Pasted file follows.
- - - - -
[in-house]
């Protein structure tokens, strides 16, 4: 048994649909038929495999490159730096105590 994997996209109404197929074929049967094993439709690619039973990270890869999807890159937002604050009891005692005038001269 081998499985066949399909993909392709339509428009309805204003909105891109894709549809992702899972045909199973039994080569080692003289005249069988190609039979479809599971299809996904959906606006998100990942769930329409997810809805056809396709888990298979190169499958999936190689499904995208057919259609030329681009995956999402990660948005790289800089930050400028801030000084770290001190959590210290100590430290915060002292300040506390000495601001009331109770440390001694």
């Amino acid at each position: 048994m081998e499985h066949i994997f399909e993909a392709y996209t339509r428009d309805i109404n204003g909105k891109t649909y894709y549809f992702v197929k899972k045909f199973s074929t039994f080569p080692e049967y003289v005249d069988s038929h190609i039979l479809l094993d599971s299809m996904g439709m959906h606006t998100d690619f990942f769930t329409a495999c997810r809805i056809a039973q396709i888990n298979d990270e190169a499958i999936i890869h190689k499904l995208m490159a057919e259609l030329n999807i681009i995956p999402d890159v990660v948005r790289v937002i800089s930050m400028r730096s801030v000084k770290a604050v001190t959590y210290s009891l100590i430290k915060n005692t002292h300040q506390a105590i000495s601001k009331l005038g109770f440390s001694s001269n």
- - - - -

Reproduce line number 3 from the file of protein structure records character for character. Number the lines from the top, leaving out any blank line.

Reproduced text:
């Amino acid at each position: 048994m081998e499985h066949i994997f399909e993909a392709y996209t339509r428009d309805i109404n204003g909105k891109t649909y894709y549809f992702v197929k899972k045909f199973s074929t039994f080569p080692e049967y003289v005249d069988s038929h190609i039979l479809l094993d599971s299809m996904g439709m959906h606006t998100d690619f990942f769930t329409a495999c997810r809805i056809a039973q396709i888990n298979d990270e190169a499958i999936i890869h190689k499904l995208m490159a057919e259609l030329n999807i681009i995956p999402d890159v990660v948005r790289v937002i800089s930050m400028r730096s801030v000084k770290a604050v001190t959590y210290s009891l100590i430290k915060n005692t002292h300040q506390a105590i000495s601001k009331l005038g109770f440390s001694s001269n």